// target range, and reject it and generate a new one if it exceeds the maximum).
 
default
{
    state_entry()
    {
        integer rand = (integer)llFrand(500)*1000000 + (integer)llFrand(1000000);
        llOwnerSay("Here's a random number between 0 and 499,999,999 inclusive: " + (string)rand);
    }
}

The following code produces the most possibilities for random negative integers (suitable for use as channel numbers for example)

        integer rand = 0x80000000 | (integer)llFrand(65536) | ((integer)llFrand(65536) << 16);
// Simple integer random number tester
// Contributed by Mephistopheles Thalheimer
 
// This is a random number tester designed to give a quick visual explanation
//  and proof of why some random integer functions just do not work. In general,
//  with any random number generator, if you can see a pattern emerging, then
//  chances are, the function is not random.
 
//  The test case given "silly_random_integer( .. )" shows the type of pitfalls
//  that can happen. Superficially, it would seem like a good candidate.  I
//  thought so, and in fact mooted it in a discussion, however, a bit of thought
//  reveals that the first and last bin are only collecting rounded results from
//  half the float space as the rest of the integers. They are therefore
//  under-represented in output, and the generator is flawed.
 
 
integer random_integer(integer min, integer max)
{
    return min + (integer)llFrand(max - min + 1);
}
 
integer silly_random_integer(integer min, integer max)
{
    return min + (integer)(llRound(llFrand(max - min))); // Looks good, but does not work
}
 
say(string message)
{
    llSay(0, message);
}
 
//  Simple integer random number tester
//  Contributed by Mephistopheles Thalheimer
 
list bins;
 
integer MIN             = 2;                             // The minimum integer you want
integer MAX             = 5;                             // The maximum integer you want
 
integer NUMBER_OF_TRIES = 10000;                         // The bigger the better.. but slower
 
default
{
    state_entry()
    {
        say("Bin tester ready.");
        bins = [];
    }
 
    touch_start(integer total_number)
    {
 
        say("Started, be patient");
 
        integer i;
        integer r;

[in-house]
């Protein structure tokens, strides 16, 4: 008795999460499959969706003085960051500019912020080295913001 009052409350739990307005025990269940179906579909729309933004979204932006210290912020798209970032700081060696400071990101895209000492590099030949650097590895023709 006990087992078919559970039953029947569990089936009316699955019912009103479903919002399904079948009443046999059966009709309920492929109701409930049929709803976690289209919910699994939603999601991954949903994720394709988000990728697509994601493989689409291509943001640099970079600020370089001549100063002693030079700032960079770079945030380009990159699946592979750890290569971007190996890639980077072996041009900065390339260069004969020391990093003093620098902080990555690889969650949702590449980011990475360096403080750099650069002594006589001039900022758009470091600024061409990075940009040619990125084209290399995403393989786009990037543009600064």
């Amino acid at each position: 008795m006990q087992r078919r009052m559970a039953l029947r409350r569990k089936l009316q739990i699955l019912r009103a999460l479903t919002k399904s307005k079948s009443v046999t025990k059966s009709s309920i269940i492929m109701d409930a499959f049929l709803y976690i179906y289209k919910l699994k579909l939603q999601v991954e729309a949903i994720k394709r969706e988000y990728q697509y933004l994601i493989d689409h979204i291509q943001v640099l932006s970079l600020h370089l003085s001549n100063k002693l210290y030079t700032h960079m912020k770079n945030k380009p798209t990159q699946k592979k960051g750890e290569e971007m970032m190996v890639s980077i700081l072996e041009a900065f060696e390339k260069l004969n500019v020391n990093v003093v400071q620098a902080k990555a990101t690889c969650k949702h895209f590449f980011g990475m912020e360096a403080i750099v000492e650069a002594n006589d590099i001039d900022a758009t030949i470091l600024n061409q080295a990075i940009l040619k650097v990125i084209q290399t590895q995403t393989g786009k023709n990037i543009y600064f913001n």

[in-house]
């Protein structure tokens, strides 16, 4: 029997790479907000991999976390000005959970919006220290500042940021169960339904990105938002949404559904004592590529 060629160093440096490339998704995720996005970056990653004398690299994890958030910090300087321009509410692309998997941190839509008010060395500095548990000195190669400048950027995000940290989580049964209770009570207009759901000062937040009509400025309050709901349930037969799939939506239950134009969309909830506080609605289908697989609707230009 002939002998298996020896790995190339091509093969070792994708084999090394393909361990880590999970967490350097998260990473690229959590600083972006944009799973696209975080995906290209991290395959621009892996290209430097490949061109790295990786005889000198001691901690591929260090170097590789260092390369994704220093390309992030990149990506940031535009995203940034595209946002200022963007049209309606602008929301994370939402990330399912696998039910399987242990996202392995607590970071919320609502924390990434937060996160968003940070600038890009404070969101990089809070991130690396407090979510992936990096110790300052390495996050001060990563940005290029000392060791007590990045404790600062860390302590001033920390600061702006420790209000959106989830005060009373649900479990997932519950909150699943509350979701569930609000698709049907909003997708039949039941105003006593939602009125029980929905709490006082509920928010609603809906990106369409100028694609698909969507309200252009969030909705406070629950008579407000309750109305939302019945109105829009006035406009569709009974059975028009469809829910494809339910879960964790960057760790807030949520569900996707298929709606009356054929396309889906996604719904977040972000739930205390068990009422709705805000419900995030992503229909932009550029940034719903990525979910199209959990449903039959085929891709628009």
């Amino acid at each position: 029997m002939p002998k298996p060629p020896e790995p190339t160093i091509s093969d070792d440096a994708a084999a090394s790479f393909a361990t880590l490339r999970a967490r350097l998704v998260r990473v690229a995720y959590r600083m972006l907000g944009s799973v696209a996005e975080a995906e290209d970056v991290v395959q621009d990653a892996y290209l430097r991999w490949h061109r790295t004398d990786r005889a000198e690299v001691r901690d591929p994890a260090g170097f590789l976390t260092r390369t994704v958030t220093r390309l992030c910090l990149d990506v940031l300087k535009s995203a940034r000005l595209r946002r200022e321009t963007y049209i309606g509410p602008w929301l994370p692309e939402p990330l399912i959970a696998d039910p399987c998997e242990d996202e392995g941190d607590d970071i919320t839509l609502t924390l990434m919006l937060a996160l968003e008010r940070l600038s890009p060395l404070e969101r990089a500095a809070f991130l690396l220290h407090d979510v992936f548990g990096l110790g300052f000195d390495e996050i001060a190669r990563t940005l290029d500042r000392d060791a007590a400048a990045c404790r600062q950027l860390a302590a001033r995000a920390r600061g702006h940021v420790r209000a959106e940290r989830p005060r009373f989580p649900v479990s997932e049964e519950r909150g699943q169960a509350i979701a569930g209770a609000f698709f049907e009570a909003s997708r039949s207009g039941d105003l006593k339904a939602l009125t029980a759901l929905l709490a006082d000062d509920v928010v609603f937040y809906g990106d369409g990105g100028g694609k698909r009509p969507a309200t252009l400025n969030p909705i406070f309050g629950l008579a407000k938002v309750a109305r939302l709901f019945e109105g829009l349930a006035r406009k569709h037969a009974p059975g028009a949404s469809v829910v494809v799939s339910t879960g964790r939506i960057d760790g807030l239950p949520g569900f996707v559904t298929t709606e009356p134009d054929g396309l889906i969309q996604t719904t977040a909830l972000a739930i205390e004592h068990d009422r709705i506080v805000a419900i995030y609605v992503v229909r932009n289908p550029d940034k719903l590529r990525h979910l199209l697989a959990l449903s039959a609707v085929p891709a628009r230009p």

integer range = MAX - MIN;
 
        for (i = 0; i <= range; ++i)
        {
            bins += [ 0 ];
        }
 
        integer v;
        integer out_of_range;
 
        for (i = 0; i < NUMBER_OF_TRIES; ++i)
        {
//          Replace the next line with the function you are testing
            r = silly_random_integer(MIN, MAX);
 
//          Note the output on the next line has about 0.5 expected hits on the first and last bin
//          r = random_integer(MIN, MAX);
 
            if (r > MAX || r < MIN)
            {
               out_of_range++;
            }
            else
            {
               v = llList2Integer(bins, r - MIN);
               bins = llListReplaceList(bins, [++v], r - MIN, r - MIN);
            }
        }
 
        for (i = 0; i <= range; ++i)
        {
            say("Bin #" + (string)(i + MIN) + " = " + (string)llList2Integer(bins, i));
        }
 
        say("Number out of range = " + (string)out_of_range);
    }
}
//Exponential distribution
//
// Contributed by Pat Perth on October 5th 2013
// No rights reserved
//
// Return an exponentially distributed random number with expected value 'mean_value'
//
// Reference: Wikipedia article "Exponential distribution", in particular the section
// entitled "Generating exponential variates" at
//
// http://en.wikipedia.org/wiki/Exponential_distribution (visited on October 5th 2013)
//
// The exponential distribution is often an appropriate way to simulate waiting times
// of the sort "It takes about x seconds for <something> to happen." For
// example, if you want to trigger a rain shower "about every seven days", use
//
//  time_between_rain = random_exponential(7.0 * 24.0 * 60.0 * 60.0) ;
//
// in an llSleep(...) or llSetTimerEvent(...) call.
//
// Please notice the negative sign in the return value.
 
float random_exponential(float mean_value)
{
    return -mean_value * llLog(llFrand(1.0));
}

Useful Snippets

Pseudo-random_Number_Generator - Suitable for apps which require repeatable results that feel random.

See Also

Functions

•  llListRandomize

Deep Notes

Search JIRA for related Issues

Footnotes

  1. ^ The ranges in this article are written in Interval Notation.

Signature

function float llFrand( float mag );